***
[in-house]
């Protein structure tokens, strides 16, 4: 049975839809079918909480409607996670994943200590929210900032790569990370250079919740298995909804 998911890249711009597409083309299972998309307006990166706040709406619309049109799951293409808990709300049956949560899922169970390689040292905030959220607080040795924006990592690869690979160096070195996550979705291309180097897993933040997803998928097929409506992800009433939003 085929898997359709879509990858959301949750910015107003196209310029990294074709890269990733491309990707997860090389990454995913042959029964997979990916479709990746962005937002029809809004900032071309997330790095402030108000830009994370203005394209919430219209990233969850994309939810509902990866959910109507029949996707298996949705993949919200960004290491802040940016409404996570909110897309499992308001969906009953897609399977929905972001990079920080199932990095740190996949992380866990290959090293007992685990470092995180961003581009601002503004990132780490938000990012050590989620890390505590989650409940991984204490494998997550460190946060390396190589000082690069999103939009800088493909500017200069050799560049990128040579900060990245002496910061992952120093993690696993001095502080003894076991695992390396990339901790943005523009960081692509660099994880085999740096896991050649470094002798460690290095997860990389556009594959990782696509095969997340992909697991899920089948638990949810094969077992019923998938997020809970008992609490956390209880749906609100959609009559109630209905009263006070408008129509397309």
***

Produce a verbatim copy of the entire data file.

[in-house]
């Protein structure tokens, strides 16, 4: 049975839809079918909480409607996670994943200590929210900032790569990370250079919740298995909804 998911890249711009597409083309299972998309307006990166706040709406619309049109799951293409808990709300049956949560899922169970390689040292905030959220607080040795924006990592690869690979160096070195996550979705291309180097897993933040997803998928097929409506992800009433939003 085929898997359709879509990858959301949750910015107003196209310029990294074709890269990733491309990707997860090389990454995913042959029964997979990916479709990746962005937002029809809004900032071309997330790095402030108000830009994370203005394209919430219209990233969850994309939810509902990866959910109507029949996707298996949705993949919200960004290491802040940016409404996570909110897309499992308001969906009953897609399977929905972001990079920080199932990095740190996949992380866990290959090293007992685990470092995180961003581009601002503004990132780490938000990012050590989620890390505590989650409940991984204490494998997550460190946060390396190589000082690069999103939009800088493909500017200069050799560049990128040579900060990245002496910061992952120093993690696993001095502080003894076991695992390396990339901790943005523009960081692509660099994880085999740096896991050649470094002798460690290095997860990389556009594959990782696509095969997340992909697991899920089948638990949810094969077992019923998938997020809970008992609490956390209880749906609100959609009559109630209905009263006070408008129509397309």